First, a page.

The Little Five Points Community Center Inc. (aka L5PCC or L5PCC Inc.) has added value to our neighborhoods for twenty-six years.
In 1982, the Atlanta Public School Board decided to close the Moreland Elementary School on the corner of Euclid and Austin Avenues in a consolidation effort. The grassroots model for non-profits was an active one in the formative years of newly emerging in town neighborhoods, such as Candler Park, Inman Park and Little Five Points. Making a personal difference and a contribution to the area was (and is) a common bond, leading to the formation of many businesses and organizations in the area today. Vision making was a part of the every-day conversation for the “movers and shakers” in our communities.
Who knows exactly where the spark flew that heated up the concept of transforming a large old building with three floors of classrooms, a cafeteria at one end and an auditorium at the other into a collection of non-profits, arts and like-minded groups.
We do know that our previous Executive Director, Joe Shifalo, took charge of that spark which led to a $1/year lease from the School Board to a newly formed non-profit, the Little Five Points Community Center, Inc.
It became the mission of this non-profit to provide affordable rental spaces to a select group of organizations. At the beginning of the initial venture, L5PCC Inc. served as an incubator to organizations that later found other or permanent spaces. Among those are the Georgia Solar Coalition (now Southface Institute), Seven Stages, and Metro Fair Housing Services. For the last ten years, L5PCC Inc. has maintained a stable group of resident tenants with limited space available.
The current residents (twelve organizations) participate in the governance and mission of the building through the Resident Advisory Council (RAC). From this group, 3-5 individuals are appointed to serve on the Board of Directors.
In 2008, L5PCC needed a new leader. It was time for Joe Shifalo to retire, having given 20 years to the Center and the residents housed there. With faith and an excellent interviewing system, L5PCC Inc. was able to attract an outstanding Executive Director – a visionary leader who is also grounded in the reality of the day-to-day challenges of a 30,000 square foot building, grounds and tenants.
Imani Evans holds a B.A. in Psychology and a Masters in Counseling Psychology. She has been a social change agent for more than twenty years, working with non-profit agencies in Atlanta, New Jersey and New York. Her areas of organizational expertise are creative program development, staff training, and coalition building. Prior to her December 1, 2008, beginning with L5PCC Inc, Imani founded Women Healing Women Inc., a non-profit for female survivors of sexual and domestic violence. Imani is an author, speaker and performance poet. Her commitment to community, collaboration and programming will sustain L5PCC for many years to come.
In 2006, the Board of Directors, with leadership assistance from Randy Pimsler and Pimsler-Hoss Architects, Inc. put together a strategic plan for the building. The plan addressed structural, energy-efficient, and accessibility issues. What worked for schoolchildren in the early part of the last century does not work as well today. The building is an historic treasure and as such, has to conform to certain guidelines. Large single-pane windows, which allow natural light for artist studios, also pose challenges for energy loss and safety. Drainage systems built in 1929 pose infrastructure challenges. An individual who is unable to negotiate steps can access only a small portion of the building and could not volunteer, serve or participate with organizations on an inaccessible floor.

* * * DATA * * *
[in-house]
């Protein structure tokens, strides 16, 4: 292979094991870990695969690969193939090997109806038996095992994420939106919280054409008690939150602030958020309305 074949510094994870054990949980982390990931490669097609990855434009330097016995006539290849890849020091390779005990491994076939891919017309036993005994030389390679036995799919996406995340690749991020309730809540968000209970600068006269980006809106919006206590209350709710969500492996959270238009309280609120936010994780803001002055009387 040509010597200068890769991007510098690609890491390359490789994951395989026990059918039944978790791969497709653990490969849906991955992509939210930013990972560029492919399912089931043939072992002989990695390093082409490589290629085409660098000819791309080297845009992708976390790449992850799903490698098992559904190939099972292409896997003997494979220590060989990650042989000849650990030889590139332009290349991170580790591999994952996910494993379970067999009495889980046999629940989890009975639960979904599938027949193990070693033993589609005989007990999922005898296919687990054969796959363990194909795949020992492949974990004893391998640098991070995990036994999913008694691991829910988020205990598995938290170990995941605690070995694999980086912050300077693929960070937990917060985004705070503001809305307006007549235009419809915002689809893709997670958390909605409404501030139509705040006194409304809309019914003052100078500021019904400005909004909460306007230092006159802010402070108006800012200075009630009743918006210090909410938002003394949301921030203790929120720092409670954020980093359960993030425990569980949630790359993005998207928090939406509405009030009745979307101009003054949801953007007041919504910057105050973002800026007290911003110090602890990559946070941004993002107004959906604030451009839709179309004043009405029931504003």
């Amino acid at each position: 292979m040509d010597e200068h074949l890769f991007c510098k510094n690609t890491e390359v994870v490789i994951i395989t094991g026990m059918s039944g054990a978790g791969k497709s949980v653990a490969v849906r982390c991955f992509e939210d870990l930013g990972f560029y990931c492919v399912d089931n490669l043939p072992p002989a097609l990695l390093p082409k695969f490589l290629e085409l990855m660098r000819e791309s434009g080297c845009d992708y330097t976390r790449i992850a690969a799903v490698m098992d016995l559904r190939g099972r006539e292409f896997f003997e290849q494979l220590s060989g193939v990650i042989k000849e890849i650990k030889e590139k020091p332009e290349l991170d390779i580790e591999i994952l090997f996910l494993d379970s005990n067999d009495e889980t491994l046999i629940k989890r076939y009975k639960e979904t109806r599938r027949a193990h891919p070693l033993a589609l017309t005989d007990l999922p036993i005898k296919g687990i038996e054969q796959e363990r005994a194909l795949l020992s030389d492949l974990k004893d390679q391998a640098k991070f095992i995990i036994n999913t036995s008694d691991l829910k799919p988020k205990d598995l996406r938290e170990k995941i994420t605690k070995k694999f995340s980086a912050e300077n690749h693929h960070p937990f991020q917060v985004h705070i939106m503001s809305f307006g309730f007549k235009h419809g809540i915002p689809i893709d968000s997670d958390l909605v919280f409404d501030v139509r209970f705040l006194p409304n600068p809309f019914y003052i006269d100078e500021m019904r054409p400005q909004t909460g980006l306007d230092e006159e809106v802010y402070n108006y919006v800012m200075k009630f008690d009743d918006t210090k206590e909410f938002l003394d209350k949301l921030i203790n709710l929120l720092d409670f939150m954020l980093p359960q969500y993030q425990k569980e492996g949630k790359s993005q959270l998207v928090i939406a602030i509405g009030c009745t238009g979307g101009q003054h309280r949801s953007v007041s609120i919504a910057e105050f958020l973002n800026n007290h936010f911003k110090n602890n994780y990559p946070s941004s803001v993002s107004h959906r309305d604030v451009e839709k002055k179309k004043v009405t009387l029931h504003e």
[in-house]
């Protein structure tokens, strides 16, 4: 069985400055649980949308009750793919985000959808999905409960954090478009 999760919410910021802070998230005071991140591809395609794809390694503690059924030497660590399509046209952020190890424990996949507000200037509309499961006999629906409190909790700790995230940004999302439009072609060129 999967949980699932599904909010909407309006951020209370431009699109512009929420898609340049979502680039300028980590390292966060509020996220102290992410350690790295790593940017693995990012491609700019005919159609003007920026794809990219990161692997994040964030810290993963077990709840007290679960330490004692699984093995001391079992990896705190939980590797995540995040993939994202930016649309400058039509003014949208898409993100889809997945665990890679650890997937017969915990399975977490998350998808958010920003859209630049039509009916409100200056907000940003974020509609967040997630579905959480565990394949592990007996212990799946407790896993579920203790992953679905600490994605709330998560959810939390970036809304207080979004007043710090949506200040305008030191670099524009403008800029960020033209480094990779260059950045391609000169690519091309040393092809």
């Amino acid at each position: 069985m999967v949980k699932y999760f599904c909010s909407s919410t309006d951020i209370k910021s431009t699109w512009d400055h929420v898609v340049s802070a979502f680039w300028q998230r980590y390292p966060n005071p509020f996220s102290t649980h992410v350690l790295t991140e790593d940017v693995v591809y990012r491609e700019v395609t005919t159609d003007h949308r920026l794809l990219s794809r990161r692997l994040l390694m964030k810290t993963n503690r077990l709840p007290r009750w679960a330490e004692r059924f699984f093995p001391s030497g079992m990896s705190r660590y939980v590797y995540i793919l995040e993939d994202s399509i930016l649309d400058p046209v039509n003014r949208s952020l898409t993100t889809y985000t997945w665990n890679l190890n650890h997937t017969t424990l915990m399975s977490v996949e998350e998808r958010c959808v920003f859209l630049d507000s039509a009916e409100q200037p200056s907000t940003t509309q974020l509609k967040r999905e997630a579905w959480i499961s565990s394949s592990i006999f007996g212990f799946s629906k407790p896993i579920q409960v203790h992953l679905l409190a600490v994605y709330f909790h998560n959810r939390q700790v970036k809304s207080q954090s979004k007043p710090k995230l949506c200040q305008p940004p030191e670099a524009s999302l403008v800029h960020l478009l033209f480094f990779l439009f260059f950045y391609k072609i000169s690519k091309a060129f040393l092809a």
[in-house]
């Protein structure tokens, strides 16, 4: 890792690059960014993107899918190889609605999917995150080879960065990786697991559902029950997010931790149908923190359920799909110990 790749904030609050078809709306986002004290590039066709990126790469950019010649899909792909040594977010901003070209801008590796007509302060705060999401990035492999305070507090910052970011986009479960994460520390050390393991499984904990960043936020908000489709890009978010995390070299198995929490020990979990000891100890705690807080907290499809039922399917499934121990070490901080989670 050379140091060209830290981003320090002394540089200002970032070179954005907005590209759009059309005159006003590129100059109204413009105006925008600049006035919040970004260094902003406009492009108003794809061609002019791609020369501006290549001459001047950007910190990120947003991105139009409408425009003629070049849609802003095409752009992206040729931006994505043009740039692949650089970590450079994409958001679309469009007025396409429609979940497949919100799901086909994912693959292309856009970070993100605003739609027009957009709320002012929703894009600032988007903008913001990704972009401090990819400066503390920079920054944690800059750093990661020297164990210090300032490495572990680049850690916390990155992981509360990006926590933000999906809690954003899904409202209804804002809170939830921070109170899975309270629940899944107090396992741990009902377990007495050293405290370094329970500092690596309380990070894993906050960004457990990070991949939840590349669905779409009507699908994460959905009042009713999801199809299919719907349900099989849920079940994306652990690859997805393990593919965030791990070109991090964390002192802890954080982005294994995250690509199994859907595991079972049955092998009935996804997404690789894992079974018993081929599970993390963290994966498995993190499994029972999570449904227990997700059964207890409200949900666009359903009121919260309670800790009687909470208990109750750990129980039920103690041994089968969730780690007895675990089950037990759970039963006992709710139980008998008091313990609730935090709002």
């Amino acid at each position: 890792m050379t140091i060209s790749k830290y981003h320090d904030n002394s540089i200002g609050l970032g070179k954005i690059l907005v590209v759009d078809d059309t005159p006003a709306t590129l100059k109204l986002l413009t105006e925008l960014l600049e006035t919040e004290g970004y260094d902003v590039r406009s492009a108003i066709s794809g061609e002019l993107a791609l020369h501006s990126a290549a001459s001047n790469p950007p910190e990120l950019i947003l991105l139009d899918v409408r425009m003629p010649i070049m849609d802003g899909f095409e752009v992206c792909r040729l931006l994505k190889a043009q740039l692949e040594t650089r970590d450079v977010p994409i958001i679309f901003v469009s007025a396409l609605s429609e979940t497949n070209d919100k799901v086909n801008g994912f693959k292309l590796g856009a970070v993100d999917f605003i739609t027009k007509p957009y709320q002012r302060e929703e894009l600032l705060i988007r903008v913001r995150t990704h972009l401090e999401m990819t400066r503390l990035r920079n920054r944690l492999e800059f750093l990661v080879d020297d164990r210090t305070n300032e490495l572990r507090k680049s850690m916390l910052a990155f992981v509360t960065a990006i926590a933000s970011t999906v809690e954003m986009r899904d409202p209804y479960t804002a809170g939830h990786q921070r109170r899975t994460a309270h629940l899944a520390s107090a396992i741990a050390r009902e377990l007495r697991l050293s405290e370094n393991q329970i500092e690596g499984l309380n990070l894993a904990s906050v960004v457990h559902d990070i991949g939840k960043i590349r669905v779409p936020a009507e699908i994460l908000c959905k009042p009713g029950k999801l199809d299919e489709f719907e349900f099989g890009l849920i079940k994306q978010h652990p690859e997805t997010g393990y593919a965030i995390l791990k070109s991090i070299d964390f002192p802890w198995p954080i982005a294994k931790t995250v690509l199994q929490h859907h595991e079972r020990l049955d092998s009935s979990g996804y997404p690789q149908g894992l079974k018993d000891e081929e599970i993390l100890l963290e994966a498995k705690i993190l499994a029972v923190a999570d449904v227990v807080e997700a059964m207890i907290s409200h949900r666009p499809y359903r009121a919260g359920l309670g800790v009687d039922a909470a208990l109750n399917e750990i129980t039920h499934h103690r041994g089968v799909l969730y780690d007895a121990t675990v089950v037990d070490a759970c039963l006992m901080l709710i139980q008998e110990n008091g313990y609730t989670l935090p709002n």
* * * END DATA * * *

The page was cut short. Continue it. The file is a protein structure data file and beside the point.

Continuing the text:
The Board made a committed decision to launch a Capital Campaign with two phases. The first phase set a goal of $500,000. A consultant was hired to assist in contacting and researching foundations that might be interested in our mission and goals, and to coach our Board in reaching out to individual donors. Pledges from the Board totaled approximately $50,000. Our next step was to apply for a block grant (CDBG) from the City of Atlanta. The grant awarded L5PCC Inc. $120,000 in funding specifically for the purpose of installing an elevator. Another action step by the Campaign Cabinet was to hold house parties to introduce neighborhood individuals to the Center and the Campaign, and to ask for pledges. Parties were held at the homes of Don Bender( Candler Park), Anna Foote (Poncey-Highland) and Lori and Danny Sandoval-Feig (Inman Park). Additional house parties are planned for the fall. A Development Consultant, Kathie DeNobriga, begins work on July 1, 2009 to develop applications and proposals to national and local foundations. L5PCC Inc. Board members are approaching neighborhood organizations that acknowledge L5PCC as an asset to their community and may want to participate in funding the Capital Campaign.
Construction on the elevator should begin by the end of this summer. The sidewalks and driveway, with access cuts, surrounding L5PCC have been upgraded and are now walk-able and safe to traverse. Drainage needs have been addressed. Although the CDBG grant gives L5PCC a great start on accessibility, it is not enough to cover the costs. Ongoing efforts are needed to continue to fund the Campaign.
Little Five Points Community Center – Elevator Ground Breaking Ceremony
(Left to Right: Council Person Kwanza Hall, Joe Shifalo, Randy Pimsler, Imani Evans, Kathie DeNobriga)
Photo Credit : Van Hall